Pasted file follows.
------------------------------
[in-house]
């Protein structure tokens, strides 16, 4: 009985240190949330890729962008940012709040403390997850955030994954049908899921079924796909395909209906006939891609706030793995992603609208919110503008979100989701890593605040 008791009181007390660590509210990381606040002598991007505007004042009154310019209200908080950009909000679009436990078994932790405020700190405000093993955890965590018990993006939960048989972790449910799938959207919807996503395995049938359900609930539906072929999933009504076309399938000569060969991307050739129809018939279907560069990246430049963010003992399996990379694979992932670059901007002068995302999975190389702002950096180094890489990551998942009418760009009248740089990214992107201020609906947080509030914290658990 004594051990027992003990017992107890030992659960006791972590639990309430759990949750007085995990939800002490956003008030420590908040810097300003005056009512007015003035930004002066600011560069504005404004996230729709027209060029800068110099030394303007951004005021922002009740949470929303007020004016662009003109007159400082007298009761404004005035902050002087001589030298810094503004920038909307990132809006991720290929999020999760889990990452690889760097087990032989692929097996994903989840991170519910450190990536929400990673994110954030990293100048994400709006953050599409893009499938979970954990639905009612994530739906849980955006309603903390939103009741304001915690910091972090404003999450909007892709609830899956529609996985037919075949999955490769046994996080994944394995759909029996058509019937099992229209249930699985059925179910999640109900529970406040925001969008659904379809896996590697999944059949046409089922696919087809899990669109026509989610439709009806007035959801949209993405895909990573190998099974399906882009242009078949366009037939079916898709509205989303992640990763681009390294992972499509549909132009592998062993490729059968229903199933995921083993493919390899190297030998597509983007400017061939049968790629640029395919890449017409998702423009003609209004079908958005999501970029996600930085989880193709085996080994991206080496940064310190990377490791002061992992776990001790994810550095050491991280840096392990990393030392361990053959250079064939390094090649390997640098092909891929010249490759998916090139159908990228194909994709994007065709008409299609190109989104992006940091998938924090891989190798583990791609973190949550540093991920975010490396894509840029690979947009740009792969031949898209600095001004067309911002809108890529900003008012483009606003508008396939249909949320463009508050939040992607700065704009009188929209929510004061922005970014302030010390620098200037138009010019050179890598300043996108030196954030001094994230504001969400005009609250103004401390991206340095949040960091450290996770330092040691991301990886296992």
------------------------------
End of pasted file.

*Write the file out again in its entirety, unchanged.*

[in-house]
């Protein structure tokens, strides 16, 4: 009985240190949330890729962008940012709040403390997850955030994954049908899921079924796909395909209906006939891609706030793995992603609208919110503008979100989701890593605040 008791009181007390660590509210990381606040002598991007505007004042009154310019209200908080950009909000679009436990078994932790405020700190405000093993955890965590018990993006939960048989972790449910799938959207919807996503395995049938359900609930539906072929999933009504076309399938000569060969991307050739129809018939279907560069990246430049963010003992399996990379694979992932670059901007002068995302999975190389702002950096180094890489990551998942009418760009009248740089990214992107201020609906947080509030914290658990 004594051990027992003990017992107890030992659960006791972590639990309430759990949750007085995990939800002490956003008030420590908040810097300003005056009512007015003035930004002066600011560069504005404004996230729709027209060029800068110099030394303007951004005021922002009740949470929303007020004016662009003109007159400082007298009761404004005035902050002087001589030298810094503004920038909307990132809006991720290929999020999760889990990452690889760097087990032989692929097996994903989840991170519910450190990536929400990673994110954030990293100048994400709006953050599409893009499938979970954990639905009612994530739906849980955006309603903390939103009741304001915690910091972090404003999450909007892709609830899956529609996985037919075949999955490769046994996080994944394995759909029996058509019937099992229209249930699985059925179910999640109900529970406040925001969008659904379809896996590697999944059949046409089922696919087809899990669109026509989610439709009806007035959801949209993405895909990573190998099974399906882009242009078949366009037939079916898709509205989303992640990763681009390294992972499509549909132009592998062993490729059968229903199933995921083993493919390899190297030998597509983007400017061939049968790629640029395919890449017409998702423009003609209004079908958005999501970029996600930085989880193709085996080994991206080496940064310190990377490791002061992992776990001790994810550095050491991280840096392990990393030392361990053959250079064939390094090649390997640098092909891929010249490759998916090139159908990228194909994709994007065709008409299609190109989104992006940091998938924090891989190798583990791609973190949550540093991920975010490396894509840029690979947009740009792969031949898209600095001004067309911002809108890529900003008012483009606003508008396939249909949320463009508050939040992607700065704009009188929209929510004061922005970014302030010390620098200037138009010019050179890598300043996108030196954030001094994230504001969400005009609250103004401390991206340095949040960091450290996770330092040691991301990886296992």